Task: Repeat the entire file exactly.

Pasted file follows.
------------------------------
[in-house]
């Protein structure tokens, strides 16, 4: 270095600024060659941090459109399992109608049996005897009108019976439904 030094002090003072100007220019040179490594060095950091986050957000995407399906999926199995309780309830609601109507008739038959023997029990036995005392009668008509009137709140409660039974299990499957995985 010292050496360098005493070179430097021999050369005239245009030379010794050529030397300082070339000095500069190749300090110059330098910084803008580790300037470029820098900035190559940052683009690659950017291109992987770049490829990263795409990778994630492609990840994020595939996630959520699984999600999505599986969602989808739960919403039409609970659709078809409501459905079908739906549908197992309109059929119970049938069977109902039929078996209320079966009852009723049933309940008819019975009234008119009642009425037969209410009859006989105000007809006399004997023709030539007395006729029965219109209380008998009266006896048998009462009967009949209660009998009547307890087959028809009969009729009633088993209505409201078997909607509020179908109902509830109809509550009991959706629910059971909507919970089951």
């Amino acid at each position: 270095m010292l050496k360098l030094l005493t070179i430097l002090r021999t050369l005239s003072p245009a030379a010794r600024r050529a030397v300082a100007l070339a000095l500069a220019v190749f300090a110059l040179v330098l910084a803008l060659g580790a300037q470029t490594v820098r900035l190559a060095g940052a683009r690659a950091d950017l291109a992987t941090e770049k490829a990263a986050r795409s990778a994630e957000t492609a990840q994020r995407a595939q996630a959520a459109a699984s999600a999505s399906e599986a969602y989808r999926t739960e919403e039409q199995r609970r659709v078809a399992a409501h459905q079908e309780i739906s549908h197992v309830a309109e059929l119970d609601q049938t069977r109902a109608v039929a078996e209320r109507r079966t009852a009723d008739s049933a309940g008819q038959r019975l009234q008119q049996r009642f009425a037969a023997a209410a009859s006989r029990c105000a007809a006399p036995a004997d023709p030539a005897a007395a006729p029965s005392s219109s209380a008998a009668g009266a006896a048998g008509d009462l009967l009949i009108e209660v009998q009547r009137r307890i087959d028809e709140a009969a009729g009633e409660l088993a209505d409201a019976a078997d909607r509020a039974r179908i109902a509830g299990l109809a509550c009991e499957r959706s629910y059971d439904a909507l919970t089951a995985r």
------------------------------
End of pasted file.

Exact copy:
[in-house]
């Protein structure tokens, strides 16, 4: 270095600024060659941090459109399992109608049996005897009108019976439904 030094002090003072100007220019040179490594060095950091986050957000995407399906999926199995309780309830609601109507008739038959023997029990036995005392009668008509009137709140409660039974299990499957995985 010292050496360098005493070179430097021999050369005239245009030379010794050529030397300082070339000095500069190749300090110059330098910084803008580790300037470029820098900035190559940052683009690659950017291109992987770049490829990263795409990778994630492609990840994020595939996630959520699984999600999505599986969602989808739960919403039409609970659709078809409501459905079908739906549908197992309109059929119970049938069977109902039929078996209320079966009852009723049933309940008819019975009234008119009642009425037969209410009859006989105000007809006399004997023709030539007395006729029965219109209380008998009266006896048998009462009967009949209660009998009547307890087959028809009969009729009633088993209505409201078997909607509020179908109902509830109809509550009991959706629910059971909507919970089951």
């Amino acid at each position: 270095m010292l050496k360098l030094l005493t070179i430097l002090r021999t050369l005239s003072p245009a030379a010794r600024r050529a030397v300082a100007l070339a000095l500069a220019v190749f300090a110059l040179v330098l910084a803008l060659g580790a300037q470029t490594v820098r900035l190559a060095g940052a683009r690659a950091d950017l291109a992987t941090e770049k490829a990263a986050r795409s990778a994630e957000t492609a990840q994020r995407a595939q996630a959520a459109a699984s999600a999505s399906e599986a969602y989808r999926t739960e919403e039409q199995r609970r659709v078809a399992a409501h459905q079908e309780i739906s549908h197992v309830a309109e059929l119970d609601q049938t069977r109902a109608v039929a078996e209320r109507r079966t009852a009723d008739s049933a309940g008819q038959r019975l009234q008119q049996r009642f009425a037969a023997a209410a009859s006989r029990c105000a007809a006399p036995a004997d023709p030539a005897a007395a006729p029965s005392s219109s209380a008998a009668g009266a006896a048998g008509d009462l009967l009949i009108e209660v009998q009547r009137r307890i087959d028809e709140a009969a009729g009633e409660l088993a209505d409201a019976a078997d909607r509020a039974r179908i109902a509830g299990l109809a509550c009991e499957r959706s629910y059971d439904a909507l919970t089951a995985r």